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IX. Mrs. Wilkins's Minister
NEXT day Christie braved the lion in his den, otherwise the flinty Flint, in her second-
class boarding-house, and found that alarm and remorse had produced a softening effect
upon her. She was unfeignedly glad to see her lost lodger safe, and finding that the new
friends were likely to put her in the way of paying her debts, this much harassed matron
permitted her to pack up her possessions, leaving one trunk as a sort of hostage. Then,
with promises to redeem it as soon as possible, Christie said good-bye to the little room
where she had hoped and suffered, lived and labored so long, and went joyfully back to
the humble home she had found with the good laundress.
All the following week Christie "chored round," as Mrs. Wilkins called the miscellaneous
light work she let her do. Much washing, combing, and clean pinaforing of children fell
to her share, and she enjoyed it amazingly; then, when the elder ones were packed off to
school she lent a hand to any of the numberless tasks housewives find to do from
morning till night. In the afternoon, when other work was done, and little Vic asleep or
happy with her playthings, Christie clapped laces, sprinkled muslins, and picked out
edgings at the great table where Mrs. Wilkins stood ironing, fluting, and crimping till the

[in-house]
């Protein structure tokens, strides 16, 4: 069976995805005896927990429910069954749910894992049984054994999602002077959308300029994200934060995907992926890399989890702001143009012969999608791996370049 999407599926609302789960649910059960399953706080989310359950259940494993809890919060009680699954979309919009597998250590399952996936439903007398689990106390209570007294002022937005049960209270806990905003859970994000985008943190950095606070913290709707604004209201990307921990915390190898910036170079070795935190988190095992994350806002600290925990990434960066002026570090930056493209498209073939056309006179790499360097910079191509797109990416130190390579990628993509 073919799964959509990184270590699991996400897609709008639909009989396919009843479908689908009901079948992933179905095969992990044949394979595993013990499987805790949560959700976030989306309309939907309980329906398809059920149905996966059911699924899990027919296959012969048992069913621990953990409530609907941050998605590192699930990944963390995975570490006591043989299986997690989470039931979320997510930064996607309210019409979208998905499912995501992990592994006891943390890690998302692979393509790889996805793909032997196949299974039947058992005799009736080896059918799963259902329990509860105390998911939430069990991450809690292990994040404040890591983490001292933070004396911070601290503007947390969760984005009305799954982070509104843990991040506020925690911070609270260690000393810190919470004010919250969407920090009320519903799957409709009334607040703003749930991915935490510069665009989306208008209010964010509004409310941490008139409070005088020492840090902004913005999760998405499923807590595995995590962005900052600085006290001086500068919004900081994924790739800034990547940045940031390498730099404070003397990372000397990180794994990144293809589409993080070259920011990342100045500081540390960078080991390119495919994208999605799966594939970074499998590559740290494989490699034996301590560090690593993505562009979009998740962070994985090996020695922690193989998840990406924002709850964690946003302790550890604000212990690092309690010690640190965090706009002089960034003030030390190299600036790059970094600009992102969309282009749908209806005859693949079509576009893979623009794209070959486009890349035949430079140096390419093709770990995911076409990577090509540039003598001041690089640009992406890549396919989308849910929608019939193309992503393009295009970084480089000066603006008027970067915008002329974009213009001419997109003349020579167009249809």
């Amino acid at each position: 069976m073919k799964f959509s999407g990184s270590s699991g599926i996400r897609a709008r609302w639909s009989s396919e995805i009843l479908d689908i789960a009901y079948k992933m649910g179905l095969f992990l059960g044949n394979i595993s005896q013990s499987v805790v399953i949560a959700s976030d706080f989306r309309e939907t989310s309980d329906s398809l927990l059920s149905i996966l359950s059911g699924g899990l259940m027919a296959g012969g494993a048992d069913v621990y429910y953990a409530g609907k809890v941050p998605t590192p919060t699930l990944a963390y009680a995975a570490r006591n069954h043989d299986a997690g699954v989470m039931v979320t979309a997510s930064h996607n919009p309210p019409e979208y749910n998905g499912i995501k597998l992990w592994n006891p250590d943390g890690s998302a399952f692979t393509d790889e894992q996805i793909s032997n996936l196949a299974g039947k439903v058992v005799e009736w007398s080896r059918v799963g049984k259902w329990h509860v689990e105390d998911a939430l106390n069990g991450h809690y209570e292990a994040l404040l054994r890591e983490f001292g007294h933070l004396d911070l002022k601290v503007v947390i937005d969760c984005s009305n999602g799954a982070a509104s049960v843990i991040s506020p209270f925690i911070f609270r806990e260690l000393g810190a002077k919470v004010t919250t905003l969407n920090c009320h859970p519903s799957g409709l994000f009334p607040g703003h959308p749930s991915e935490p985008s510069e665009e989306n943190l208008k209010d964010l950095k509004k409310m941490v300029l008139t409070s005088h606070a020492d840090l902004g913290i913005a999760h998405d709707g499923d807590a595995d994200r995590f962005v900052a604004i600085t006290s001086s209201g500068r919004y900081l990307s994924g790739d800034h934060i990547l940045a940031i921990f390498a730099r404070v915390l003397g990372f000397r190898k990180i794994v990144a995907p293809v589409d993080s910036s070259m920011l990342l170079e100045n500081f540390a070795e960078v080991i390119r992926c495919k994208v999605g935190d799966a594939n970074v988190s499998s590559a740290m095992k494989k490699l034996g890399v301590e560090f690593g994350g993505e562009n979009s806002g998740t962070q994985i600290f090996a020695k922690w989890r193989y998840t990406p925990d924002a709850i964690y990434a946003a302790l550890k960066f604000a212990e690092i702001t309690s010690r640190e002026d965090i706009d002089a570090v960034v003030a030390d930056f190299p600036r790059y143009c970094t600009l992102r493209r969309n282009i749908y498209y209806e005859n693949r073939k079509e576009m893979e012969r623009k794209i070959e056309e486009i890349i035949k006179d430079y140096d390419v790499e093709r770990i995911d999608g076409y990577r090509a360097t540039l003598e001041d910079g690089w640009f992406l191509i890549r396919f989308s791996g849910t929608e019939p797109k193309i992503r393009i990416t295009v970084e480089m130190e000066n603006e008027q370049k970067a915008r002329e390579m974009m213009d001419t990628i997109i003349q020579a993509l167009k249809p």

kitchen bristled all over with immaculate frills and flounces.
It was pretty delicate work, and Christie liked it, for Mrs. Wilkins was an adept at her
trade and took as much pride and pleasure in it as any French blanchis-seuse tripping
through the streets of Paris with a tree full of coquettish caps, capes, and petticoats borne
before her by a half invisible boy.
Being women, of course they talked as industriously as they worked; fingers flew and
tongues clacked with equal profit and pleasure, and, by Saturday, Christie had made up
her mind that Mrs. Wilkins was the most sensible woman she ever knew. Her grammar
was an outrage upon the memory of Lindley Murray, but the goodness of her heart would
have done honor to any saint in the calendar. She was very plain, and her manners were
by no means elegant, but good temper made that homely face most lovable, and natural
refinement of soul made mere external polish of small account. Her shrewd ideas and odd
sayings amused Christie very much, while her good sense and bright way of looking at
things did the younger woman a world of good.
Mr. Wilkins devoted himself to the making of shoes and the consumption of food, with
the silent regularity of a placid animal. His one dissipation was tobacco, and in a fragrant
cloud of smoke he lived and moved and had his being so entirely that he might have been
described as a pipe with a man somewhere behind it. Christie once laughingly spoke of
this habit and declared she would try it herself if she thought it would make her as quiet
and undemonstrative as Mr. Wilkins, who, to tell the truth, made no more impression on
her than a fly.
"I don't approve on't, but he might do wuss. We all have to have our comfort somehow,
so I let Lisha smoke as much as he likes, and he lets me gab, so it's about fair, I reckon,"
answered Mrs. Wilkins, from the suds.